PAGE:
Rethinking the Classroom

What is the ideal learning environment for my high school students in a history class? That is a question that I have been asking myself.  I feel that is important to be detailed in my question.  Students in a high school science class, or 3rd graders probably have a different ideal learning environment.  For my students though, what type of classroom do they need to be in to get the most out of their educational experience while in my class?  I decided to ask them this question as part of a bigger survey.  The survey, found HERE, was an attempt at giving my students a voice in their education.  They are the ones who stand to get the most out of their time in school.  Why not ask them what they think the classroom should look like? I did ask them.  What I learned is kids are uncomfortable, stifled, uninspired, intimidated, and feel institutionalized in many classrooms.  Walls painted white, tile floors, rows of desks…you get the picture.  They made it clear to me that they are much more comfortable learning when they are at home.  At home the walls are painted or covered, there is carpet or rugs, they sit on couches, beds, or beanbags.  They told me that if schools could resemble their bedrooms they would be more excited to go school.

Could something as simple as making a classroom a more inviting, comfortable learning environment lead to more student engagement?  It’s an intriguing thought.  I know some of you reading this may be thinking schools are supposed to be an academic setting preparing kids for college and careers.  Most colleges and careers don’t typically have students or employees sitting in couches while doing their work while their neighbor sits in a beanbag with their shoes off.  That’s true in most cases, but I will point out that increasing numbers of companies like Google, Twitter, and Facebook offer work environments similar to the ones I am describing.  In addition, many elementary school classrooms are much more inviting and offer some of the luxuries I have discussed.  It seems that by the time they get to high school the rooms have become void of comfort and rarely offer space for collaboration and creative thought.  Times have changed since the early 1900s, but the classroom hasn’t.  It is still very much a product of the industrial model it was modeled after in the late 1800s.  My reflecting, my research, and my student’s responses to my survey all lead me to believe that the classroom could be much more inviting and inspiring.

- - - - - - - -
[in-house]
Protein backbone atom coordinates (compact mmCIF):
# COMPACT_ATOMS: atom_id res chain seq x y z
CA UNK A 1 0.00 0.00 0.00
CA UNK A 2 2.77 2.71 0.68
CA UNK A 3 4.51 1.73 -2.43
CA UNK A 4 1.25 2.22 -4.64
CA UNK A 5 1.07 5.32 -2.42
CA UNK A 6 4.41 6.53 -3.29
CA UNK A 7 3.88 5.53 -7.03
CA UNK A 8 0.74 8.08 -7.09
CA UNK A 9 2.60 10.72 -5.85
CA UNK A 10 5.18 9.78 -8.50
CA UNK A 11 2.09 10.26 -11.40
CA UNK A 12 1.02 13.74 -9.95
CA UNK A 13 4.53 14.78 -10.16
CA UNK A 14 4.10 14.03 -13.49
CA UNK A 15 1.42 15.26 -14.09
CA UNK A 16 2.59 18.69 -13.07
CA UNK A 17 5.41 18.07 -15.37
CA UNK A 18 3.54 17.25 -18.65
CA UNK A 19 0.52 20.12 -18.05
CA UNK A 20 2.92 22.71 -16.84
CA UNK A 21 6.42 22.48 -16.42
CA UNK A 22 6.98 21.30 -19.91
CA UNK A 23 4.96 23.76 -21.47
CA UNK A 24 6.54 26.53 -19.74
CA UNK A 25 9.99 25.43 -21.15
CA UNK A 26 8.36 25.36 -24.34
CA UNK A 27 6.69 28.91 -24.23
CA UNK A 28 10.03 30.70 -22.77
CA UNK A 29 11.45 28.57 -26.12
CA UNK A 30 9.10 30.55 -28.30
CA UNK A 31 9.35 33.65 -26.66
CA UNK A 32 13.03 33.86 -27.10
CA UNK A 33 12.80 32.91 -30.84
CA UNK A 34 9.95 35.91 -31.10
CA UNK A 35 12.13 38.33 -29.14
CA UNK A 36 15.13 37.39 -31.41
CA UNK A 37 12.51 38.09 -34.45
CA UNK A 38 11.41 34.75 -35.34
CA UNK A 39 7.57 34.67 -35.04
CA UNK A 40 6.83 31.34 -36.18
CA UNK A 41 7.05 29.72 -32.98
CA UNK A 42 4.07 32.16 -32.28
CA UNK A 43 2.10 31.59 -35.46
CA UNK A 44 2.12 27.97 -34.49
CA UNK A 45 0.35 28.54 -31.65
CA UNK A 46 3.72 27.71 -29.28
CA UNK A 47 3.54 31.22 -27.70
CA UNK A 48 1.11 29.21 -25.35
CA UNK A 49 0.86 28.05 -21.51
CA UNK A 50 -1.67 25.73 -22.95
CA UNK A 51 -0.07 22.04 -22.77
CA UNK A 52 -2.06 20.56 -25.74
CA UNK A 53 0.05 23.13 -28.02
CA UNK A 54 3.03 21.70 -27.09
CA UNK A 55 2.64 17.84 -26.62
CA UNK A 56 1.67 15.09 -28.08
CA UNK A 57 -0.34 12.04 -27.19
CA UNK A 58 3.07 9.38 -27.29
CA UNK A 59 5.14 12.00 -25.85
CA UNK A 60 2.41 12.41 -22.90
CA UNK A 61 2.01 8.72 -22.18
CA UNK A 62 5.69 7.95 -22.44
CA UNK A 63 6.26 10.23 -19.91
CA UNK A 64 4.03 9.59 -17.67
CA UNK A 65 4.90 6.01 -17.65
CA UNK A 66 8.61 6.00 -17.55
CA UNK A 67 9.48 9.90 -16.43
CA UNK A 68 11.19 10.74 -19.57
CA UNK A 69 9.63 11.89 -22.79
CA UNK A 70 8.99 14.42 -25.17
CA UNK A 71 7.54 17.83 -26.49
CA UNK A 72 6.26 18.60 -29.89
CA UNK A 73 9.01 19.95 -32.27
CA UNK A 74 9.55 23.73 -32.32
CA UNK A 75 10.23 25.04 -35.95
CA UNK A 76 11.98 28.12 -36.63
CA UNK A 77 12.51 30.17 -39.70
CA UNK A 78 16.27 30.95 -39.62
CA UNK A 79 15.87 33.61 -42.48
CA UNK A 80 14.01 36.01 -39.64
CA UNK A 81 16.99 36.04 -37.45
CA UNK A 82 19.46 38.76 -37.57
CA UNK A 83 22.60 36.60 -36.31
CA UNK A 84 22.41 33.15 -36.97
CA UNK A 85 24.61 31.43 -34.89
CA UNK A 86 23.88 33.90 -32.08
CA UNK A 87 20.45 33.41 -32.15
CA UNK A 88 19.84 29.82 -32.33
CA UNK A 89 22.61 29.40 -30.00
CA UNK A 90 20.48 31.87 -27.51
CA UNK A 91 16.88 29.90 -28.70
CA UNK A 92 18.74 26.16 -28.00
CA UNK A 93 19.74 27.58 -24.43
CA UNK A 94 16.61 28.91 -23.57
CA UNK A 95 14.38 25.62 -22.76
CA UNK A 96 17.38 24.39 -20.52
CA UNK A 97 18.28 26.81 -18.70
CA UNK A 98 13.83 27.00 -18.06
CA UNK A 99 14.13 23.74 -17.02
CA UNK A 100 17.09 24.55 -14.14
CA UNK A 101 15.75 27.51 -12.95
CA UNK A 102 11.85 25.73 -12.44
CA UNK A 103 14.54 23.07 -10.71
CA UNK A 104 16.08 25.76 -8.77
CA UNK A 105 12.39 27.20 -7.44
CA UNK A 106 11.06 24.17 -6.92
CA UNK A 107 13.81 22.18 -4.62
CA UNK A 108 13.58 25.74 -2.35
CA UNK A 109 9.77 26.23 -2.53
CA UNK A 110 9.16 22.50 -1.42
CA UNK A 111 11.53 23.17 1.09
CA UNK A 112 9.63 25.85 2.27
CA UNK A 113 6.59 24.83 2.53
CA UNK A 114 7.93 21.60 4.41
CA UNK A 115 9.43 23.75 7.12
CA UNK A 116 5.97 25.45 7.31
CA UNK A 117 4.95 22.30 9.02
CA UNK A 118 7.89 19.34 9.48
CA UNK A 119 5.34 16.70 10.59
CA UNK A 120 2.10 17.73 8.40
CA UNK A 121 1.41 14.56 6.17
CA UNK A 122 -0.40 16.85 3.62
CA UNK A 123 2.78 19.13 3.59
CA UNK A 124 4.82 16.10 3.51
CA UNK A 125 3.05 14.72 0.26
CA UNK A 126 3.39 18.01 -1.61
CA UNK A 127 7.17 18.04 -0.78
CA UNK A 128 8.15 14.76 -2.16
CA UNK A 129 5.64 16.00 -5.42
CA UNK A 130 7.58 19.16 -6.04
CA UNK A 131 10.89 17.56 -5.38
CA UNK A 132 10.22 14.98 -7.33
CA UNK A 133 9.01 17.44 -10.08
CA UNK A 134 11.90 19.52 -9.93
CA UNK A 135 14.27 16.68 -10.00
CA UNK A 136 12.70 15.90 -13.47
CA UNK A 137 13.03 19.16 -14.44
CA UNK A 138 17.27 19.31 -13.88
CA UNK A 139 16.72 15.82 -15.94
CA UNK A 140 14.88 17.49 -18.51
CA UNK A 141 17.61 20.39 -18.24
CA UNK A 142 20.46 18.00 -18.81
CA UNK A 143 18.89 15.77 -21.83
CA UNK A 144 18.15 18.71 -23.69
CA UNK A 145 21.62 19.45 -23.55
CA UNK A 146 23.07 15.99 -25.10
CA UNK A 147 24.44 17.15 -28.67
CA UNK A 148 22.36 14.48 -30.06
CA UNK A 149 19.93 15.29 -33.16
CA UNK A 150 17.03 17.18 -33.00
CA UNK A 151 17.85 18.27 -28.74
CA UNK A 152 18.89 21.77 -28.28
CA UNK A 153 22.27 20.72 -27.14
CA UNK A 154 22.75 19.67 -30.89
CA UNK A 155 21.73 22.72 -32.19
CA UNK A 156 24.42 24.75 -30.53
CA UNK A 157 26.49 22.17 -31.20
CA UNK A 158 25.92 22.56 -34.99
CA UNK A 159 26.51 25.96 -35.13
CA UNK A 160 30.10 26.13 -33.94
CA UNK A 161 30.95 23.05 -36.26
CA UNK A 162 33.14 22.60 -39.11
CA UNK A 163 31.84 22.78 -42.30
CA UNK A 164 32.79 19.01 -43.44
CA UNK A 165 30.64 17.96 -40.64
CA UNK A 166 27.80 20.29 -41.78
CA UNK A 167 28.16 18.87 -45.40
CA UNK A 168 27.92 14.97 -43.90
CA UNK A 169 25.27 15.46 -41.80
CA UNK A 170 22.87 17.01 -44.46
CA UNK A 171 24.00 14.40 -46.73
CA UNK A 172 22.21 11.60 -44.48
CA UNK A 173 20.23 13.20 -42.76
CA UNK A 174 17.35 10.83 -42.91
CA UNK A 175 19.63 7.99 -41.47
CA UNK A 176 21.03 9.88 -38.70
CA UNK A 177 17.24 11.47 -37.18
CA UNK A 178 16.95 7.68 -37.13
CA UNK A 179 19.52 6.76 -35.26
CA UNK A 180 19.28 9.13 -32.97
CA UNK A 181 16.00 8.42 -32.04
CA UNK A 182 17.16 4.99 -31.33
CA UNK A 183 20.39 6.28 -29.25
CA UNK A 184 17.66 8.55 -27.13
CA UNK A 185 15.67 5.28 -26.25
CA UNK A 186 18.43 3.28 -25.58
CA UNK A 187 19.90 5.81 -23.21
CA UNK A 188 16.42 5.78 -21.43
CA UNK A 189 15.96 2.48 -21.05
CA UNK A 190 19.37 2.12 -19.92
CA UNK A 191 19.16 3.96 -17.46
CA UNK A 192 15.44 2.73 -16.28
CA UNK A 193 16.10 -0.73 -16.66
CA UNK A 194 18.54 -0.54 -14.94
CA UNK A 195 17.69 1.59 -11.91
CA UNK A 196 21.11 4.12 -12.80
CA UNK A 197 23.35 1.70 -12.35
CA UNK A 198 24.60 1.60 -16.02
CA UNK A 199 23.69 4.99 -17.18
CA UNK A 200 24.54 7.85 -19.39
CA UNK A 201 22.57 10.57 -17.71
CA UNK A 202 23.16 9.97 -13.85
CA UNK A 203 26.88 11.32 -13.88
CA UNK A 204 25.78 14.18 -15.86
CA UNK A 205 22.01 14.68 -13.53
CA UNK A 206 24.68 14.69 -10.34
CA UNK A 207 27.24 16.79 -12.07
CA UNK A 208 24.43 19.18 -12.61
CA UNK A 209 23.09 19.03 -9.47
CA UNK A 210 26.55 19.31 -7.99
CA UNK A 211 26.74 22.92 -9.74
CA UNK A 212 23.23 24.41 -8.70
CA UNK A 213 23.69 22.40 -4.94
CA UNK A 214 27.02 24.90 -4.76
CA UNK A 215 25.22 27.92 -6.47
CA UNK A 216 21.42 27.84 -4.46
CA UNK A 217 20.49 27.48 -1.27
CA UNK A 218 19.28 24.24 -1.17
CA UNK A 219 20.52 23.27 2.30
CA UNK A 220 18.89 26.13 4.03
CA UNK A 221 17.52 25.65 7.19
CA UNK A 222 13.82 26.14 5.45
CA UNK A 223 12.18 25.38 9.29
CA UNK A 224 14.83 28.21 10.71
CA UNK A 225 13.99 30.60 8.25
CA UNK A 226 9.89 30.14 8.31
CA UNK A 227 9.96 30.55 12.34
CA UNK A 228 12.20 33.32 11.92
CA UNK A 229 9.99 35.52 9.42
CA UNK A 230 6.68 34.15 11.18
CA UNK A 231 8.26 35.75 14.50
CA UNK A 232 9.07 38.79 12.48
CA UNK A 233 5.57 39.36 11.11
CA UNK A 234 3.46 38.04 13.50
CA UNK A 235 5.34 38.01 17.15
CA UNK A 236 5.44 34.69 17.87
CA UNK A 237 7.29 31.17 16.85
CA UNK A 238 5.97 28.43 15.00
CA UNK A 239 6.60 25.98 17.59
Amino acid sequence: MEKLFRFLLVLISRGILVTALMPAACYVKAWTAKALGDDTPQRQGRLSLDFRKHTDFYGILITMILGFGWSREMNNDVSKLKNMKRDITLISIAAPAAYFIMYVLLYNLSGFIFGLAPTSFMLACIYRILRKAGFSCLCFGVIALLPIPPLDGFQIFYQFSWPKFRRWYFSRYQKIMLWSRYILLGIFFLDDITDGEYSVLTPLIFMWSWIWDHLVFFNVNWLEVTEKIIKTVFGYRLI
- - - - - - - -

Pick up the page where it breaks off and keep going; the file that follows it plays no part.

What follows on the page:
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A classroom then…
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A classroom now…

Funny video about education reform

I have decided to attempt to redesign my classroom to create an ideal learning environment for my high school history students.  After listening to their ideas, researching learning spaces, and thinking about what type of experience I want my students to have in my class, I have a rough idea of what I want to do.  To get on the same page as me, you have to forget everything you know about classrooms.  With a blank slate in your head, think about an environment where students are free to research, collaborate, discuss, and create.   Also, keep in my mind that students are in my room for 104 minutes at a time.  Would you want to sit in an individual metal desk for an hour and forty minutes? I didn’t think so.

 If you want to see a floor plan I made online for what I think the classroom could look like…

classroom

click HERE to view larger and in 3D

Now I just need to figure out how to raise $1800, without going too deep into my own pockets, because this IS happening!

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